The Energy 2050 survey finds a roughly even split between those who see oil back over $100 per barrel by 2020, and those who see it trading in the (albeit rather wide) range of $60-100 per barrel.
Less than 10% of respondents expect prices to track under $60 per barrel.
Not unsurprisingly in the current environment much of the focus is on managing through the next five years, rather than the long-term dynamics of the industry.
A particular challenge remains for the higher-cost and mature areas like the North Sea where there is a clear need to address the cost, technology and ownership dynamics, but where confidence in the medium-term pricing environment is key to making the additional investments that are required to take advantage of the opportunities that still exist.
Similar questions will face other challenging high cost plays such as deep water. It took as much as five years following the recovery of prices in 1999-2000 for industry to feel comfortable that this was a new paradigm, and not about to return to the 15-year $20 per barrel environment that had preceded it.
Although not explicitly highlighted in the survey, one key aspect that could help the more challenged areas is that of Government involvement.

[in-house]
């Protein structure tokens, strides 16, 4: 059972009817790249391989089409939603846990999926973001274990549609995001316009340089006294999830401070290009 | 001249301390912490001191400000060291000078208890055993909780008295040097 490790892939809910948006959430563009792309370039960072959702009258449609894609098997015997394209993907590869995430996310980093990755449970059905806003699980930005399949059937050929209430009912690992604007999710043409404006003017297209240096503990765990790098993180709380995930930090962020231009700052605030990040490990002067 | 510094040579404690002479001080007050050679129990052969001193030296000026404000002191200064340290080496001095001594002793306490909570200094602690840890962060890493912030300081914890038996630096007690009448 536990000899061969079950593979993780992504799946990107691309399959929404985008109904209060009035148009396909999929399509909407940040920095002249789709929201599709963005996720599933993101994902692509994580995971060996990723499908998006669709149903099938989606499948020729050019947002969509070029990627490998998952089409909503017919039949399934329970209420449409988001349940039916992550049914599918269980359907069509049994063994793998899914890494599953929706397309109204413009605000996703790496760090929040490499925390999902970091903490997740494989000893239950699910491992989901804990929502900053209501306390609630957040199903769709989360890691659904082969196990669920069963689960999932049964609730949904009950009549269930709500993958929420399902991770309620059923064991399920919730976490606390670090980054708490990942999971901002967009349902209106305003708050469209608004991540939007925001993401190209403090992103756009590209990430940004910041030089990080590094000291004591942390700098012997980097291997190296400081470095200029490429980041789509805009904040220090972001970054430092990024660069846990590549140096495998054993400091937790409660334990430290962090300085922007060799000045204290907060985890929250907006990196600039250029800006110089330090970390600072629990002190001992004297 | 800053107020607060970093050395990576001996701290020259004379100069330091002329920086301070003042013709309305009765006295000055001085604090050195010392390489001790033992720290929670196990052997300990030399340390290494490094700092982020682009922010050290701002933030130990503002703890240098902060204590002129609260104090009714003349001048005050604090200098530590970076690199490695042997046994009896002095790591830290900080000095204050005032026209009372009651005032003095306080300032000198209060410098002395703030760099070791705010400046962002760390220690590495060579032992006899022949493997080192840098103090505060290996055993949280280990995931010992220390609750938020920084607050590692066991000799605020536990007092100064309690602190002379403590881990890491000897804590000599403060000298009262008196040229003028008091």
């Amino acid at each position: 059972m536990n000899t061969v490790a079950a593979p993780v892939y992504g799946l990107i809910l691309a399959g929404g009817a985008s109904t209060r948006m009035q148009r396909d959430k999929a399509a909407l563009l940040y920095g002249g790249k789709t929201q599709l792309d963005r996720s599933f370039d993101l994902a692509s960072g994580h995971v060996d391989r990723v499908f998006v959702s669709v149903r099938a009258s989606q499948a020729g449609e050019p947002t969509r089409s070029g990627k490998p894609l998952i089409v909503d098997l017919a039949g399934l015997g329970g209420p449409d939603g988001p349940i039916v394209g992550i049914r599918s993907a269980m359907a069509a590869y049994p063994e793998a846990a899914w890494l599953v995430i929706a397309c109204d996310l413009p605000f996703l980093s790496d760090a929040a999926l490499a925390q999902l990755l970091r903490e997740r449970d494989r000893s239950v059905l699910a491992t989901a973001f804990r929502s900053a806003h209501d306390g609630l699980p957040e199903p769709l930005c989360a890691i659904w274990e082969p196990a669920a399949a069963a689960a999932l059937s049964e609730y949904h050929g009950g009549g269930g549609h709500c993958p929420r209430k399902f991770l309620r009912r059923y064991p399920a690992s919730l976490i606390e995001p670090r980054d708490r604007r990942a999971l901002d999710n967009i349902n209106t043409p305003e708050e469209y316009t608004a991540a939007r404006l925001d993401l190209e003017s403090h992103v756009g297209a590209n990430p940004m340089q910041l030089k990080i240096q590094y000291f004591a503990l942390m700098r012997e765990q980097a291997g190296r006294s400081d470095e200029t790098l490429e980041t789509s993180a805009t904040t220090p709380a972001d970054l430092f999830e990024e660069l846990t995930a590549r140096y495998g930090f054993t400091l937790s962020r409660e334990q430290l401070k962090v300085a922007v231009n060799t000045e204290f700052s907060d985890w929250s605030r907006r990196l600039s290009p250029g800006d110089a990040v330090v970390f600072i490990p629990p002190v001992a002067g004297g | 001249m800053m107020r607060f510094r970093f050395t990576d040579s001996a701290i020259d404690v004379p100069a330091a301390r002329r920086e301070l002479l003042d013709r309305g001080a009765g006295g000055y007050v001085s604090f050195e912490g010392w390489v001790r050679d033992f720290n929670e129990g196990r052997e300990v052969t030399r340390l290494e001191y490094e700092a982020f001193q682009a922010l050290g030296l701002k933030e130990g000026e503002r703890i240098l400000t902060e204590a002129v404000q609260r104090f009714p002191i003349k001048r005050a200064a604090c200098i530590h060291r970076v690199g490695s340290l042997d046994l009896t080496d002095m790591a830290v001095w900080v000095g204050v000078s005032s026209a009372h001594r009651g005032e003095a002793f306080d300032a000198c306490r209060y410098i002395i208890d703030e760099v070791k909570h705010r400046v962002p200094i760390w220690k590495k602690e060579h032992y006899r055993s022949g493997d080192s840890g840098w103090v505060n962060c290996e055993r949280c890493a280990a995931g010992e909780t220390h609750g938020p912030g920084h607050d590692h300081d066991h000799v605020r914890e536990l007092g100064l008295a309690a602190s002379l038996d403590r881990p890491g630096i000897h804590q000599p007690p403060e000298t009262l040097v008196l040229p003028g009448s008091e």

This is not simply a matter of tax/fiscal policy, although there may be a component of this, but also in the manner of regulation and “encouragement” of collaborative approaches through moving from the “me first” mentality to shared ownership of infrastructure and pooling of certain resources and services that holds back the smaller players in particular.
Price perceptions were sufficient (or, not insufficient, depending on your perspective) though to allow optimism in a number of international areas, including deep water Africa, the East African gas plays and the Middle East (half an eye on Iran, perhaps).
Despite some very large immediate challenges, industry players were still focused on how best to play the hand dealt and still take advantage of opportunities that are viable perhaps a little above current prices, but below the mountain-tops of the past several years.
Key among perceptions was the necessity to focus on using expertise and knowledge to improve performance, including by investing more on understanding reservoirs and being prepared to apply best technologies and recovery practices to optimise production, will be critical to the future of the industry.
Conversely, the survey also revealed something of a “haves” and have-nots” perception. For European investors, North America was seen as the least attractive investment environment for new business, as being “an already well-supplied and potentially over-supplied market”.
Thus, one of the key factors that has driven the success of the North American unconventional plays is seen as uninviting, even though this play is still likely to be one of the leading activity areas in the world for the next several years at least.
This is not the first downturn the industry has seen, and undoubtedly it will not be the last. While the impacts on peoples’ jobs is the least savoury aspect of this, a long period of high prices also tends to build in layers of fat that could usefully do with burning off.
There is no reason to believe that, whatever the profile of this downturn and subsequent recovery, things will be any different this time and the industry will emerge the stronger for it.
Bob George, executive director and senior strategic advisor